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visiting neighbours at Christmas time


mummering = eine Hausbesuchstradition zu Weihnachten



“Troupes of mimes and acrobats, musicians and MUMMERS were common in early modern Europe.”

A. O. Scott, New York Times - The Return of the Artistic Company

Did you


- a Christmas-time house-visiting tradition in parts of Canada, U.S.A, and Ireland.

collective noun

- one who goes merrymaking in disguise during festivals


Mummering, originally a pagan tradition, involves groups of friends or family dressing up in disguise and visiting homes within their community during the twelve days of Christmas.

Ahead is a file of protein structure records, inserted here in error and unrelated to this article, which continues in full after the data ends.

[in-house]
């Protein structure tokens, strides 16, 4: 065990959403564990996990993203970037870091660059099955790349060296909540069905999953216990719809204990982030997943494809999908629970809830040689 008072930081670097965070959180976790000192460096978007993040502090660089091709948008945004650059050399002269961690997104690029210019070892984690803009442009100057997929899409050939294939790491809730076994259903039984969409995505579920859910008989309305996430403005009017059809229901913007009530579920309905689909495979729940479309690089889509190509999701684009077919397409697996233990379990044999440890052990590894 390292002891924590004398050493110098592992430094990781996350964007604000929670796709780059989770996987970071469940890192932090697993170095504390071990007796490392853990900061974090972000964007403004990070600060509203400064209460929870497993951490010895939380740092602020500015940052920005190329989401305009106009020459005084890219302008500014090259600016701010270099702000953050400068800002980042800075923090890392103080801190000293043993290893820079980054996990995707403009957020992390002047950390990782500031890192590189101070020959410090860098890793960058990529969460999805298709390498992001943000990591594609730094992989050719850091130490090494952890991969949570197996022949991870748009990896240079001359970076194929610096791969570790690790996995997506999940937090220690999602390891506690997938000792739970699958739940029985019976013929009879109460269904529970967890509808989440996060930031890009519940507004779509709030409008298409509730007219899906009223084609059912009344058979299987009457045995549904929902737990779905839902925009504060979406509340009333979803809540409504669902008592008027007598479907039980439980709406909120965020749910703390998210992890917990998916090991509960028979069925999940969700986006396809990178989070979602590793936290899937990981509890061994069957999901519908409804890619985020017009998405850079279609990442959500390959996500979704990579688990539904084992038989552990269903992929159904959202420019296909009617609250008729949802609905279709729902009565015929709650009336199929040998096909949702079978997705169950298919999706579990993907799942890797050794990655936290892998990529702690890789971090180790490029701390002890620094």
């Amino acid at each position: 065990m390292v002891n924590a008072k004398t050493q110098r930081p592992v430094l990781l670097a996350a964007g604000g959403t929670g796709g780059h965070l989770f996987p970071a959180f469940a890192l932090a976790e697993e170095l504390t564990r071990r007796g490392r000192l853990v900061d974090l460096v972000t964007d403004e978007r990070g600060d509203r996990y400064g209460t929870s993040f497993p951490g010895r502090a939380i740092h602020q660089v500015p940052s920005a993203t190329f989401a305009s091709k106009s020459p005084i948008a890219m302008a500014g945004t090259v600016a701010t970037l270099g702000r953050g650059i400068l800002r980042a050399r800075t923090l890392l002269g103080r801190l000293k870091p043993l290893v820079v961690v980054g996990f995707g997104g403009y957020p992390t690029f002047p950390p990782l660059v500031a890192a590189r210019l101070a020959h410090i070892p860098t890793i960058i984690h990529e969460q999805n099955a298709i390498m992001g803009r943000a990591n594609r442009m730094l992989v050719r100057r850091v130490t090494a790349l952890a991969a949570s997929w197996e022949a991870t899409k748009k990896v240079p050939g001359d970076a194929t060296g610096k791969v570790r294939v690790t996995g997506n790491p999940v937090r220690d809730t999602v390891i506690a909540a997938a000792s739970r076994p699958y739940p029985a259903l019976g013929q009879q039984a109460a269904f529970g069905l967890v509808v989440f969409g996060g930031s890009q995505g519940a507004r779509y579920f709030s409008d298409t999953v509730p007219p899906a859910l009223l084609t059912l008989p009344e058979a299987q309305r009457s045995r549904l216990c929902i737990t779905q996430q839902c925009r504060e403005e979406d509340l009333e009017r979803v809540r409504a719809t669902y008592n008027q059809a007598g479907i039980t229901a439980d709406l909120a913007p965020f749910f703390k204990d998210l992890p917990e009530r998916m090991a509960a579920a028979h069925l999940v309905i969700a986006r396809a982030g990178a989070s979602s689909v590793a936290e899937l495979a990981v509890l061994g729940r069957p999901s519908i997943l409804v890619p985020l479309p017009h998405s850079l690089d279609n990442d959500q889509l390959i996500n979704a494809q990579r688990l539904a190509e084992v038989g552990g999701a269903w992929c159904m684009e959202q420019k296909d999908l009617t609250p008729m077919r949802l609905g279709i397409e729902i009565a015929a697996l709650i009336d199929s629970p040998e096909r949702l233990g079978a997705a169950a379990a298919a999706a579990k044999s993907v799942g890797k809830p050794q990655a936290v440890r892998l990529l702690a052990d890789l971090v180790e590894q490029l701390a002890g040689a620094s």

If the mummers are welcomed into a house, they often do a variety of informal performances that may include dance, music, jokes, or recitations. The hosts must guess the mummers’ identities before offering them food or drink. They may poke and prod the mummers or ask them questions.

To make this a challenge for the hosts, the mummers may stuff their costumes, cross-dress, or speak while inhaling (ingressive speech). Once the mummers have been identified, they remove their disguises, spend some social time with the hosts, and then travel as a group on to the next home.

By Medieval times, mummering had turned into an excuse for people to go begging and even to commit crimes. Despite Henry VIII’s law threatening imprisonment for mask wearers, the practice persisted and children today still sing:

“Christmas is coming, the goose is getting fat,

Please put a penny in the old man's hat.”

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